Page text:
So this effect can indeed cause certain two-week numbers to be below or above both of the corresponding one-week numbers, but is only significant if sample sizes from week to week are substantially disproportional across demographic categories. I had not thought through this yesterday because I assumed their samples from one week to the next would be roughly proportional, but that's clearly not the case as explained above!
This week's (actually these past two weeks') EKOS poll is out. EKOS published figures for the full two weeks on its website, while the CBC gave the regionals for the second week, so I was able to back out the regionals for the first week as well. Thus, I'm treating today's release as two separate polls for projection purposes. While there was little movement at the end of June, the Liberals have lost significant ground in the first week of July. The most drastic change is in Ontario, where the Liberals led by 3% at the end of June, but supposedly trailed by a whopping 11.3% in early July! The caution is that EKOS only polled 1166 respondents in the most recent week, so a bump like this could be mostly statistical noise.
Also, there's a problem with the poll. Here's what I left as a comment on EKOS' website:
I have a concern about the most recent poll: you report 18.3% as the NDP national support for 6/22-29, 17.9% for 6/30-7/6, and yet somehow, their two week average, 17.5%, is lower than both. How is that possible?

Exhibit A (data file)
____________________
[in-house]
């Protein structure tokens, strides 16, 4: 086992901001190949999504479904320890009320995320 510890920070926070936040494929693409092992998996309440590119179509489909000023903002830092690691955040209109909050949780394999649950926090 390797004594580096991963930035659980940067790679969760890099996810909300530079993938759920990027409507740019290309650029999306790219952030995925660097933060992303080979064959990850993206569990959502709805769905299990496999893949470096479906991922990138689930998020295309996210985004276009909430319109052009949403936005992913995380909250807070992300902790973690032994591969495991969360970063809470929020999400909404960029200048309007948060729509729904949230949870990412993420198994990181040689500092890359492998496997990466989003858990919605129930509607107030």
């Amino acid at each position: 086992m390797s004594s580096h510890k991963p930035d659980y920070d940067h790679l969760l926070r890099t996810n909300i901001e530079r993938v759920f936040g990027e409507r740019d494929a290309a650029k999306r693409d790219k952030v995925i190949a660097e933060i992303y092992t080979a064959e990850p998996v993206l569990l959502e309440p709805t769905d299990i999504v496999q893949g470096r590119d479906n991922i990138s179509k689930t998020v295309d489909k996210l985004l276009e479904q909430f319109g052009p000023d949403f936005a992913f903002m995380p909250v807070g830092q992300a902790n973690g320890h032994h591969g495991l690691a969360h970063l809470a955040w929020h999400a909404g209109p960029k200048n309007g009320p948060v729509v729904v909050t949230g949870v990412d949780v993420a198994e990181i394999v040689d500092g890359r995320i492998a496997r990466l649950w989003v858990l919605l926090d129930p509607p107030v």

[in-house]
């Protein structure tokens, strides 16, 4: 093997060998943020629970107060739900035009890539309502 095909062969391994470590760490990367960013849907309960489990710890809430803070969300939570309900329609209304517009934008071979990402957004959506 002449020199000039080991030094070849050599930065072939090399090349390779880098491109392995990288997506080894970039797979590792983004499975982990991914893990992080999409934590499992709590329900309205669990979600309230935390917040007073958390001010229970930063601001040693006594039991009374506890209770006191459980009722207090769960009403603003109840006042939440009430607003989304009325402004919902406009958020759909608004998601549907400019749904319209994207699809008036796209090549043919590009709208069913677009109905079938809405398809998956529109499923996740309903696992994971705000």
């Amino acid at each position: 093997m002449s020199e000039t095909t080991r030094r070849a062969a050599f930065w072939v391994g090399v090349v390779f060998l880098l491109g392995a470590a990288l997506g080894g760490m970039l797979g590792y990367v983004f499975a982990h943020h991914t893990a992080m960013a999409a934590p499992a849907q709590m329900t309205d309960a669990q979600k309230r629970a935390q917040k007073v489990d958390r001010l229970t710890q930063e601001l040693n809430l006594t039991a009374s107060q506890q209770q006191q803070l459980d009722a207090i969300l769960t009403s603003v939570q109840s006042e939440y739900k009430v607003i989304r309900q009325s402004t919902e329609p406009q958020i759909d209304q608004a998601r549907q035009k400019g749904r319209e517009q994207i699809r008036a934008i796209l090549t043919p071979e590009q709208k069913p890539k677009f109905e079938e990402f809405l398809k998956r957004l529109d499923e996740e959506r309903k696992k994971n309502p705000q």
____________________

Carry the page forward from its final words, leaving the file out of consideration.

I think that you might have flipped the Liberal and NDP Atlantic numbers for the computation of the 2nd week national averages. According to the tables posted by the CBC, the NDP got 42% on 6/30-7/6. Given that it got 19.4% there in the two-week roll-up, that implies they only polled 8.7% in the first week of polling. Even with small Atlantic sample sizes, that is extremely unlikely. Furthermore, swapping the NDP 42% with the Liberal 24.8%, and recalculating the 6/30-7/6 national averages accordingly, would make all your numbers consistent.Such a mistake would mean that EKOS' reported national figures for the 2nd week are 1.3-1.4% too low for the Liberals and too high for the NDP.
The current aggregate predictions takes the numbers reported by EKOS as such:
CON - 136
LIB - 77
BQ - 55
NDP - 40
However, if I'm right about them swapping the NDP and Liberal numbers in Atlantic Canada for the 2nd week, the Liberals would take two seats from the Tories in the Atlantic.
The Tory national lead is estimated at 7.4%; if I'm right about EKOS' mistake, it would be 7.1%.
Note: As discussed previously, the lack of polls is forcing me to change the formula for the summer. I have lengthened the depreciation period for a poll from 27 to 34 days; I plan to leave it this way for the rest of the summer and switch back to 27 days in the fall, but of course things might change as the situation warrants. Furthermore, for this update alone, I made an ad hoc adjustment due to the fact that the most recent EKOS poll has a much smaller sample size than their previous polls.